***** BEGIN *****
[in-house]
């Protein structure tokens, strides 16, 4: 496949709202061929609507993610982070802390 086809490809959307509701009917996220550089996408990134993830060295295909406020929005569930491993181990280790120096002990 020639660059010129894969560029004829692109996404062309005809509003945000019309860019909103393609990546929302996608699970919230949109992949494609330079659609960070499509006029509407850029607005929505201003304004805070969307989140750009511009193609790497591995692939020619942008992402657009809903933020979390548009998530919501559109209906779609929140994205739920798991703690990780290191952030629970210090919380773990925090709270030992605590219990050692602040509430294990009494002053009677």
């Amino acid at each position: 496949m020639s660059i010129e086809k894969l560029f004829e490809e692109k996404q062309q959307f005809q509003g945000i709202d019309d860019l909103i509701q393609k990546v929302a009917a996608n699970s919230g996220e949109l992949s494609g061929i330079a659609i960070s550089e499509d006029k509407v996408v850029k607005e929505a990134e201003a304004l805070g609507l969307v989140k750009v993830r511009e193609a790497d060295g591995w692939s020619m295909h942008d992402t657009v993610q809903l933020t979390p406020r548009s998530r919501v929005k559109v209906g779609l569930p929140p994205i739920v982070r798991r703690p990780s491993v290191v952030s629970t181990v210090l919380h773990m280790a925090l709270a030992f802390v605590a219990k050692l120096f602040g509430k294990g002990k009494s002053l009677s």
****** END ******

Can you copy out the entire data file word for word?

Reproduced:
[in-house]
């Protein structure tokens, strides 16, 4: 496949709202061929609507993610982070802390 086809490809959307509701009917996220550089996408990134993830060295295909406020929005569930491993181990280790120096002990 020639660059010129894969560029004829692109996404062309005809509003945000019309860019909103393609990546929302996608699970919230949109992949494609330079659609960070499509006029509407850029607005929505201003304004805070969307989140750009511009193609790497591995692939020619942008992402657009809903933020979390548009998530919501559109209906779609929140994205739920798991703690990780290191952030629970210090919380773990925090709270030992605590219990050692602040509430294990009494002053009677």
């Amino acid at each position: 496949m020639s660059i010129e086809k894969l560029f004829e490809e692109k996404q062309q959307f005809q509003g945000i709202d019309d860019l909103i509701q393609k990546v929302a009917a996608n699970s919230g996220e949109l992949s494609g061929i330079a659609i960070s550089e499509d006029k509407v996408v850029k607005e929505a990134e201003a304004l805070g609507l969307v989140k750009v993830r511009e193609a790497d060295g591995w692939s020619m295909h942008d992402t657009v993610q809903l933020t979390p406020r548009s998530r919501v929005k559109v209906g779609l569930p929140p994205i739920v982070r798991r703690p990780s491993v290191v952030s629970t181990v210090l919380h773990m280790a925090l709270a030992f802390v605590a219990k050692l120096f602040g509430k294990g002990k009494s002053l009677s």